Azetidines , COVID-19 , Pneumonia, Viral , Purines , Pyrazoles , Sulfonamides , Age Factors , Aged , Aged, 80 and over , Antiviral Agents/administration & dosage , Antiviral Agents/adverse effects , Azetidines/administration & dosage , Azetidines/adverse effects , COVID-19/drug therapy , COVID-19/mortality , COVID-19/physiopathology , Female , Hospital Mortality , Humans , Janus Kinase Inhibitors/administration & dosage , Janus Kinase Inhibitors/adverse effects , Male , Mortality , Outcome and Process Assessment, Health Care , Pneumonia, Viral/diagnosis , Pneumonia, Viral/drug therapy , Purines/administration & dosage , Purines/adverse effects , Pyrazoles/administration & dosage , Pyrazoles/adverse effects , SARS-CoV-2/isolation & purification , Severity of Illness Index , Spain/epidemiology , Sulfonamides/administration & dosage , Sulfonamides/adverse effects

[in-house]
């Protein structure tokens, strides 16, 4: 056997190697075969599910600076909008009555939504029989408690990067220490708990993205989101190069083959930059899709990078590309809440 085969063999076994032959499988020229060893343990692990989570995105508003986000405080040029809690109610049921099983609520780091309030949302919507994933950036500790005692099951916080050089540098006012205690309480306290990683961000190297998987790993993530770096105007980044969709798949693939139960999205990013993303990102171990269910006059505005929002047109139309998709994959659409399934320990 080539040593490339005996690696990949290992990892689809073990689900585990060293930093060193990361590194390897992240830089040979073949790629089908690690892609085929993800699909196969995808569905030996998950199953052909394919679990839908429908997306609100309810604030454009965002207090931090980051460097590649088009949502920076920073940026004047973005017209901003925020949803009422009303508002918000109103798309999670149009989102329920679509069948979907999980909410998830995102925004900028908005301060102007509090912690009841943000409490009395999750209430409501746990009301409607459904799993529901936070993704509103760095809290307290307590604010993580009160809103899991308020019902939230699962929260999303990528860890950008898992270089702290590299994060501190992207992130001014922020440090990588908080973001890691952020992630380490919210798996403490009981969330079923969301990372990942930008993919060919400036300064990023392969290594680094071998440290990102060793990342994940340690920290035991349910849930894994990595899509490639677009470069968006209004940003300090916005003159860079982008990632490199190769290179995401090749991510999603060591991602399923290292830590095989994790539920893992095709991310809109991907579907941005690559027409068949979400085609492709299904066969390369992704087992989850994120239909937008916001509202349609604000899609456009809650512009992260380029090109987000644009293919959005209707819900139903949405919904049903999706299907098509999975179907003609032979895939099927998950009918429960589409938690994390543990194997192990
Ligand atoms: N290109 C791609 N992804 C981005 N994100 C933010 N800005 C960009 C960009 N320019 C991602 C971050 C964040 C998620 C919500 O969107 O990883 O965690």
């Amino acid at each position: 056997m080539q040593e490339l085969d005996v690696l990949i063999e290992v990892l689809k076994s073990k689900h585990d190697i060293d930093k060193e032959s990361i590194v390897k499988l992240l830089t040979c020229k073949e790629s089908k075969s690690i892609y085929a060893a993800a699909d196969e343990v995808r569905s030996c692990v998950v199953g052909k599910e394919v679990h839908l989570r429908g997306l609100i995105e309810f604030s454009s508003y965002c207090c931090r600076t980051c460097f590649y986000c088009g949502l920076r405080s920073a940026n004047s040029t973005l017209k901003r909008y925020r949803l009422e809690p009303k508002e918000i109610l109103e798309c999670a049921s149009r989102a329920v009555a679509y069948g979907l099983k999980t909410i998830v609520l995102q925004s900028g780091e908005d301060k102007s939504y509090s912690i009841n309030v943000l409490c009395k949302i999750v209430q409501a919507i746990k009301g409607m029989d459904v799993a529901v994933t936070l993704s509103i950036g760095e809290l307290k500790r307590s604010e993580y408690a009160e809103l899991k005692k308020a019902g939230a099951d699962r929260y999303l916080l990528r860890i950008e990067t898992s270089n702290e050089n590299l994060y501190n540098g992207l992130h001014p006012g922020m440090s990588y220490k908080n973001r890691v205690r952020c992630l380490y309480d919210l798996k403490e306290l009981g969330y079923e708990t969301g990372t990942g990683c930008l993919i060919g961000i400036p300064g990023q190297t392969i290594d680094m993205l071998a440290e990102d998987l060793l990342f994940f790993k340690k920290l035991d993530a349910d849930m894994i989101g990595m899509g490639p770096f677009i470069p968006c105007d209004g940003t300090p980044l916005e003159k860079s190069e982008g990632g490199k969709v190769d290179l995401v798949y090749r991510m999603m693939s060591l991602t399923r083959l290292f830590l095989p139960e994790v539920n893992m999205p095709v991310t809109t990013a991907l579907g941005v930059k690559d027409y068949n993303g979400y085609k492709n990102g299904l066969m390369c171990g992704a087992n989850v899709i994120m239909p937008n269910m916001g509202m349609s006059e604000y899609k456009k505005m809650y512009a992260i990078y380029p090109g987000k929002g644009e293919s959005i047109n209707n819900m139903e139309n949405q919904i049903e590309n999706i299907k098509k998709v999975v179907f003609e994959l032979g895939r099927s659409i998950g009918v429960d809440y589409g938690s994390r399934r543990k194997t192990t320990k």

5.
J Am Geriatr Soc ; 69(6): 1441-1447, 2021 06.
Article in English | MEDLINE | ID: covidwho-1153546

ABSTRACT